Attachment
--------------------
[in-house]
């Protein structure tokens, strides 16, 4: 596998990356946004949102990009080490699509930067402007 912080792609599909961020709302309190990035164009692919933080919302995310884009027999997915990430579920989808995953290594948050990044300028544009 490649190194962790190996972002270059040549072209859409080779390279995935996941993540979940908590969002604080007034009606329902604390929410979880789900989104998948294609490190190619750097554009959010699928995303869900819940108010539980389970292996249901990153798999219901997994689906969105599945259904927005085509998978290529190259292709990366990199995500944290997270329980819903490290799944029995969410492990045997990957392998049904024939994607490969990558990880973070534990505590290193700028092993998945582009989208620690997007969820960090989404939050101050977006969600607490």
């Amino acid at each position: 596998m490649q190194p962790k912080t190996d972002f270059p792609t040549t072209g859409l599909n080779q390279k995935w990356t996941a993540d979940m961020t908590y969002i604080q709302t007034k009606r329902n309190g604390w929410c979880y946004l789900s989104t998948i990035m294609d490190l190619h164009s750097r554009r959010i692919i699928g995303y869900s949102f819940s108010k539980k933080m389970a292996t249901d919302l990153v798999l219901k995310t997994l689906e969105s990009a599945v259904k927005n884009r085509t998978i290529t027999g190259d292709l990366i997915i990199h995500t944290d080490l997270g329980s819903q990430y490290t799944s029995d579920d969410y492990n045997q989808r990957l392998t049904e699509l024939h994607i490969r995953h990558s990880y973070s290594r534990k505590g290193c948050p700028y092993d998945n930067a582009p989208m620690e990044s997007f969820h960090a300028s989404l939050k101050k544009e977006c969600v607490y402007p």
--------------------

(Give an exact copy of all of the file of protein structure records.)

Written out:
[in-house]
């Protein structure tokens, strides 16, 4: 596998990356946004949102990009080490699509930067402007 912080792609599909961020709302309190990035164009692919933080919302995310884009027999997915990430579920989808995953290594948050990044300028544009 490649190194962790190996972002270059040549072209859409080779390279995935996941993540979940908590969002604080007034009606329902604390929410979880789900989104998948294609490190190619750097554009959010699928995303869900819940108010539980389970292996249901990153798999219901997994689906969105599945259904927005085509998978290529190259292709990366990199995500944290997270329980819903490290799944029995969410492990045997990957392998049904024939994607490969990558990880973070534990505590290193700028092993998945582009989208620690997007969820960090989404939050101050977006969600607490």
């Amino acid at each position: 596998m490649q190194p962790k912080t190996d972002f270059p792609t040549t072209g859409l599909n080779q390279k995935w990356t996941a993540d979940m961020t908590y969002i604080q709302t007034k009606r329902n309190g604390w929410c979880y946004l789900s989104t998948i990035m294609d490190l190619h164009s750097r554009r959010i692919i699928g995303y869900s949102f819940s108010k539980k933080m389970a292996t249901d919302l990153v798999l219901k995310t997994l689906e969105s990009a599945v259904k927005n884009r085509t998978i290529t027999g190259d292709l990366i997915i990199h995500t944290d080490l997270g329980s819903q990430y490290t799944s029995d579920d969410y492990n045997q989808r990957l392998t049904e699509l024939h994607i490969r995953h990558s990880y973070s290594r534990k505590g290193c948050p700028y092993d998945n930067a582009p989208m620690e990044s997007f969820h960090a300028s989404l939050k101050k544009e977006c969600v607490y402007p």